It can be seen from FIG. 8 that a certain percent of the volume of oil in the water can be captured in each settling chamber if dmax is known in the water entering the chamber and the minimum diameter of droplet which can be settled out in the chamber has been calculated by Stokes's Law.
The flow between each settling section is by means of a tortuous path or coalescing pipes. It has been shown that given sufficient time, the turbulence in such flow will aid in coalescence until a new size distribution is reached which is given by: ##EQU2## where: ε=mixing parameter, cm2 /s3
σ=surface tension, dyne/cm
ρw =density, g/cm3
The time required to develop this new drop size distribution has been determined experimentally to be on the order of 300 pipe diameters.
Thus, by properly sizing the path between settling sections to create the proper combination of mixing parameter and retention time, it is possible to cause coalescence to a droplet size distribution which will cause a specified percentage of the volume of oil remaining in the water to be separated out in the next succeeding settling section. By flowing the water in such a manner through several settling and coalescing sections in series any degree of overall oil removal efficiency can be obtaining approaching, but not equal to, 100 percent.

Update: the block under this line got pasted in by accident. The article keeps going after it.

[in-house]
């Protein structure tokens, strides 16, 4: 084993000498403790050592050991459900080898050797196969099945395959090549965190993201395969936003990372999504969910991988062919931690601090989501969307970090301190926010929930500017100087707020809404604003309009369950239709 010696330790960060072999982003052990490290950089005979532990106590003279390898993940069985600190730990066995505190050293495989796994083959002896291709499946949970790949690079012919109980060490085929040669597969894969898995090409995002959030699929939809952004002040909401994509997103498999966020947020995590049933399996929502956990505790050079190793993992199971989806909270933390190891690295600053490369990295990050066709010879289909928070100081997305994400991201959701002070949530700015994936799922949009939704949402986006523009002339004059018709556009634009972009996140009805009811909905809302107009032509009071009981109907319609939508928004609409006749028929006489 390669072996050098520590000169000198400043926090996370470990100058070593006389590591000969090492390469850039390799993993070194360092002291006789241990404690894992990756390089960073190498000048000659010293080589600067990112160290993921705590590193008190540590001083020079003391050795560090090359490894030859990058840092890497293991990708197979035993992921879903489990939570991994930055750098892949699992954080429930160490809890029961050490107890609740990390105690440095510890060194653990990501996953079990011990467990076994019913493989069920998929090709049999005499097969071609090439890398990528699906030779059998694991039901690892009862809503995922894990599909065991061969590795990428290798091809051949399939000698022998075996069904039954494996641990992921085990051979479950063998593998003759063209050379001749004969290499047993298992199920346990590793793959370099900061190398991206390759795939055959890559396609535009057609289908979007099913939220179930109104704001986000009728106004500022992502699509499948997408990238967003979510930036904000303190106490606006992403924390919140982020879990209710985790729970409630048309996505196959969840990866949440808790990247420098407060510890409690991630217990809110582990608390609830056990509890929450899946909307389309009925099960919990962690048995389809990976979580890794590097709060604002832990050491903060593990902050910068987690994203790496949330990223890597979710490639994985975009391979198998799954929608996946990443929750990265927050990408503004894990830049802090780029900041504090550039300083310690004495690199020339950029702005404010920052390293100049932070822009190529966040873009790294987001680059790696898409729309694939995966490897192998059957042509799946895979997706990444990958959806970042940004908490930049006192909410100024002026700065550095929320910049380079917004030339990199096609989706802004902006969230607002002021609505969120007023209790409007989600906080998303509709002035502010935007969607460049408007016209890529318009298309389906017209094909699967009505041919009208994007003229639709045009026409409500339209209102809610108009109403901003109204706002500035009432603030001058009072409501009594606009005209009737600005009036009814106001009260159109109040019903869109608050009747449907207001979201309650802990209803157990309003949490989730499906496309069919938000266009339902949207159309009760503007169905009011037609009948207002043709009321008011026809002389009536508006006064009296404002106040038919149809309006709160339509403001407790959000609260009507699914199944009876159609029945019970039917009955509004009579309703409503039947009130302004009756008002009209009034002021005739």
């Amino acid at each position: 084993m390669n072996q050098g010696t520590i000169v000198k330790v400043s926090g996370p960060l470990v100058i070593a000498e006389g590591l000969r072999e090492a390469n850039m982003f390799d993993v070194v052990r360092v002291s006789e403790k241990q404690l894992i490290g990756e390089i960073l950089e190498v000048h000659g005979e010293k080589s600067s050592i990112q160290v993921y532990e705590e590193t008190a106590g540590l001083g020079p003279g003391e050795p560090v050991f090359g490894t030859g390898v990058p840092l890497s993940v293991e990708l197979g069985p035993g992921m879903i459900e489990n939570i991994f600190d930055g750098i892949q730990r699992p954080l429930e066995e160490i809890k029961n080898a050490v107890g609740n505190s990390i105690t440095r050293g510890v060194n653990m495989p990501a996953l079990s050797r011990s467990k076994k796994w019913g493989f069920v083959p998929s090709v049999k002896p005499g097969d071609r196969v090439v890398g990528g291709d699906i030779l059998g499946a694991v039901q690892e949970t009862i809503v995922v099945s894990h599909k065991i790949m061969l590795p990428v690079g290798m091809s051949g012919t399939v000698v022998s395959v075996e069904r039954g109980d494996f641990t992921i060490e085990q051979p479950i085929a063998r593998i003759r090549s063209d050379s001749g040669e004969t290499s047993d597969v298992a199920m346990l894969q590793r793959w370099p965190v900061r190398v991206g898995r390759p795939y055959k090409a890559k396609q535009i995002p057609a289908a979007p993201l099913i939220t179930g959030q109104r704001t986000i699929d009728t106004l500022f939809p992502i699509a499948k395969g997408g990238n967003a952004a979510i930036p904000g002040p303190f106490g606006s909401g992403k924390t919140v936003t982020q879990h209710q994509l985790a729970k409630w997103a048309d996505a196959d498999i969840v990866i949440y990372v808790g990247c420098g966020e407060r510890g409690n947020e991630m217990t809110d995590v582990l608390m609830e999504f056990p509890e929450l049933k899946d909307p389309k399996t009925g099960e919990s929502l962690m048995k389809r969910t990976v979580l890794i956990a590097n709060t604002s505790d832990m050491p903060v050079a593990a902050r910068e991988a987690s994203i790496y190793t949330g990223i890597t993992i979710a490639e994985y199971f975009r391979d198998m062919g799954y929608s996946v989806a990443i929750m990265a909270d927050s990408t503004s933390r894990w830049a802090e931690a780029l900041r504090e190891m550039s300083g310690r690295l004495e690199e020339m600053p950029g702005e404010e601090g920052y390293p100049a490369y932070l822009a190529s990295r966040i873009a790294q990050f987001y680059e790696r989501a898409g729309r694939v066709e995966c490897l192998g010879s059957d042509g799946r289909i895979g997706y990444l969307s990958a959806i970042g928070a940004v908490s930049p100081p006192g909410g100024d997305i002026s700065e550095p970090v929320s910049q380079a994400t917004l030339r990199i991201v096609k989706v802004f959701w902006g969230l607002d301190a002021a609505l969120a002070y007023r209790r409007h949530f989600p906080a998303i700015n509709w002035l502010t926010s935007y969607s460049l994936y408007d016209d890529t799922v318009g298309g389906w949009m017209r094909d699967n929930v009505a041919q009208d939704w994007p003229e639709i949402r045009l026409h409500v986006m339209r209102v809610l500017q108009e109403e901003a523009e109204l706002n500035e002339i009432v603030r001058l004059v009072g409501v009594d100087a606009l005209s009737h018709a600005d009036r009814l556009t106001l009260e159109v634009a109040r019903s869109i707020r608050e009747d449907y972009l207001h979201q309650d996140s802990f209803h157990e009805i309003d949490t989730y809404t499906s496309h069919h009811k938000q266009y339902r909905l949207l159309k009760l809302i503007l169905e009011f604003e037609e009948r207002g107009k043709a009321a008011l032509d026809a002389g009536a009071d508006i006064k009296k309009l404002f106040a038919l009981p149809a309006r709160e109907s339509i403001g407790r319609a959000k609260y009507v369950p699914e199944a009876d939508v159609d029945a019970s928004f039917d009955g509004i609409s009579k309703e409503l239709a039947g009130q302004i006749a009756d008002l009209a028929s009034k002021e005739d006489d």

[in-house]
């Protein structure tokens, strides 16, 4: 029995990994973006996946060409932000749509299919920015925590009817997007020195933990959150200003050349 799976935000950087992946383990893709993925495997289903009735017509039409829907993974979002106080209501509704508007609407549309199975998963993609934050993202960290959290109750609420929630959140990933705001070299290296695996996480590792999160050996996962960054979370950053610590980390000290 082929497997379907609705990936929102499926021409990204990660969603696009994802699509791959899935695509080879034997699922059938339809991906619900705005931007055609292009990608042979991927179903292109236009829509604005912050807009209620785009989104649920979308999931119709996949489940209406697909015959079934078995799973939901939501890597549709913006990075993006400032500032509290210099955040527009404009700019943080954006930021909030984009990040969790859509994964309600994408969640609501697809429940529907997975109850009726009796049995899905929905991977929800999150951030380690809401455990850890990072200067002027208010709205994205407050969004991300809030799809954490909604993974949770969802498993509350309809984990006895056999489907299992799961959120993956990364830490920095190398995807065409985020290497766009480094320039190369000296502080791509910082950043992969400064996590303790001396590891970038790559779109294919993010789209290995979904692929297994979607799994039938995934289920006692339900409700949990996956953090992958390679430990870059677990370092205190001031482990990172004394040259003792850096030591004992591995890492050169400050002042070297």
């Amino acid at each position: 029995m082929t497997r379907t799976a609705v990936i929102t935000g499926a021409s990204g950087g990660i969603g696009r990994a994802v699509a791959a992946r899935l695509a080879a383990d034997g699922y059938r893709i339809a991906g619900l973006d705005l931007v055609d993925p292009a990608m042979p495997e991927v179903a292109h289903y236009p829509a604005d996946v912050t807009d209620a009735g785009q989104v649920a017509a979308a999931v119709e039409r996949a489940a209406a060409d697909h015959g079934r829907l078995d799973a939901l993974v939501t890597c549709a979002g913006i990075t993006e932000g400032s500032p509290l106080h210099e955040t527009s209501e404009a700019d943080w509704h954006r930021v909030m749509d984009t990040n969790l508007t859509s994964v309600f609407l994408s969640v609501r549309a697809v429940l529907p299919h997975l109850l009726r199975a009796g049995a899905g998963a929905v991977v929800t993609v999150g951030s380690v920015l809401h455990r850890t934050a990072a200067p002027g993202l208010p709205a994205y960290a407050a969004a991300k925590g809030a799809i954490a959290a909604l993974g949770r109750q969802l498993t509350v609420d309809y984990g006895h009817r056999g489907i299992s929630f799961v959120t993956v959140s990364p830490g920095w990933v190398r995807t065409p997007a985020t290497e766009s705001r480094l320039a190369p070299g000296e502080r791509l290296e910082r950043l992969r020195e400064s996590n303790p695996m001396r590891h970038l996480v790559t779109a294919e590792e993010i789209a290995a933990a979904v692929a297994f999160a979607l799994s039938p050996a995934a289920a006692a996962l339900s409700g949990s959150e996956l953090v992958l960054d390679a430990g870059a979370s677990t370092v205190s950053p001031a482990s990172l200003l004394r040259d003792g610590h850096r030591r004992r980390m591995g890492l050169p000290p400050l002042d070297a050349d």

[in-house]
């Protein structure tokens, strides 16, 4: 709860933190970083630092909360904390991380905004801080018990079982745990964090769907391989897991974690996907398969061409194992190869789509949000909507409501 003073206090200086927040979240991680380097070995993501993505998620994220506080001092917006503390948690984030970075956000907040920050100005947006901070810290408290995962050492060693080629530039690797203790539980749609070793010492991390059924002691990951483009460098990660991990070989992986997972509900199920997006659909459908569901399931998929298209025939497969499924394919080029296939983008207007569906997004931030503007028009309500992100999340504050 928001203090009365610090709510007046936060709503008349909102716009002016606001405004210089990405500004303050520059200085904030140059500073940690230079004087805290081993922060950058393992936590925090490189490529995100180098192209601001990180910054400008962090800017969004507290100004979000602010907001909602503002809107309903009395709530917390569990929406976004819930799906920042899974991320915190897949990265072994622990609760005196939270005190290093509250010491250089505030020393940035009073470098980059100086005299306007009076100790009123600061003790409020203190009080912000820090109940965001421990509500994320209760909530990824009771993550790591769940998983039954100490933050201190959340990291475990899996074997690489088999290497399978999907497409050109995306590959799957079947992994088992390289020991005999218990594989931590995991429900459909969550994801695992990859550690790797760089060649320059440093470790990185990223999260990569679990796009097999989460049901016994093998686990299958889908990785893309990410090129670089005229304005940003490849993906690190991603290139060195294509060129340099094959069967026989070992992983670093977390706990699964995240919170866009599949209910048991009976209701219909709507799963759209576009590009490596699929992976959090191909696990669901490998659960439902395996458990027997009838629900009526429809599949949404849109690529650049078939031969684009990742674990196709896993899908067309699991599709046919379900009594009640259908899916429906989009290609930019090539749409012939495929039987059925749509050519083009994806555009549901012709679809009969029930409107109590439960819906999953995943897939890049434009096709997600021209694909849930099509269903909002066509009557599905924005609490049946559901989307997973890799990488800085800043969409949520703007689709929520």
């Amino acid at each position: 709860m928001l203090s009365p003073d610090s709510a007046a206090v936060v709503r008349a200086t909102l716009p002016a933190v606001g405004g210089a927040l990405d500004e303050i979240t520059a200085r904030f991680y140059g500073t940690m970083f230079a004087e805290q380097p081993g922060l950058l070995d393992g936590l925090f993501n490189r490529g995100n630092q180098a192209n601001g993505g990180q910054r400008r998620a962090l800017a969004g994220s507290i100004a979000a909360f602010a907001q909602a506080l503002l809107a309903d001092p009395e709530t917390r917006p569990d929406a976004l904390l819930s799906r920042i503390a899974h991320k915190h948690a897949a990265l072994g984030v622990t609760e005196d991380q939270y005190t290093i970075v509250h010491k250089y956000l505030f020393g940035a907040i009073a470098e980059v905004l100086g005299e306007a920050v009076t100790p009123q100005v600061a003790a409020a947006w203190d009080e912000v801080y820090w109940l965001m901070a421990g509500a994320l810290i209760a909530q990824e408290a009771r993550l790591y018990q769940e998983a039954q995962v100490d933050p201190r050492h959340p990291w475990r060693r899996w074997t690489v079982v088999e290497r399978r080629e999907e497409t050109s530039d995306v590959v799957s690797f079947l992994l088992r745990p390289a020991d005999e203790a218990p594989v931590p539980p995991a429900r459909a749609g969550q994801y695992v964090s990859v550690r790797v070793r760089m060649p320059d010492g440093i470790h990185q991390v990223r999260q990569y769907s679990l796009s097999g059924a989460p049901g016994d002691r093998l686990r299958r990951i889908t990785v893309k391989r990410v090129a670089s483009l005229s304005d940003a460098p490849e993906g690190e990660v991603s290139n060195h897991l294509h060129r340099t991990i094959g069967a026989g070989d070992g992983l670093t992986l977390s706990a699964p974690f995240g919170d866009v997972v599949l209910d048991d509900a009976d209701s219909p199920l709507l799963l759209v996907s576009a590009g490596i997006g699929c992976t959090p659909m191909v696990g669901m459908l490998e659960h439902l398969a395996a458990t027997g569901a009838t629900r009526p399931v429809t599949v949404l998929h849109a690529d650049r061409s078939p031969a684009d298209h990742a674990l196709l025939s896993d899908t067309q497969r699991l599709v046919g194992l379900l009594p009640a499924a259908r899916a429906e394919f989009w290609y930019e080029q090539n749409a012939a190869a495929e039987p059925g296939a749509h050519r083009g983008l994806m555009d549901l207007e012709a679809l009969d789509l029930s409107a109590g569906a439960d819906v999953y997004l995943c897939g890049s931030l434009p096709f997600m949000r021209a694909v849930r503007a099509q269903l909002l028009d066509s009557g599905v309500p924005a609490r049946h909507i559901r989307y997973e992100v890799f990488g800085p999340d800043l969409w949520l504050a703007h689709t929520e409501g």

Referring to FIG. 1, the flume 10 is divided into several settling compartments 11, 12, 13, 14 and 15 by a series of bulkheads 25, 26, 27 and 28. The water can flow into the flume through one or more inlets 20, 21, and 22. Inlet type 20 communicates with the first settling compartment in or above the oil section and would be used for a stream containing mostly oil. Inlet type 21 communicates with the water section of the first settling compartment and would typically be used for a stream containing mostly water. Inlet type 22 injects the water below some or all of the settling sections and would typically be used for a relatively clean stream which can be kept separate from the type 20 and 21 streams which may require more treating.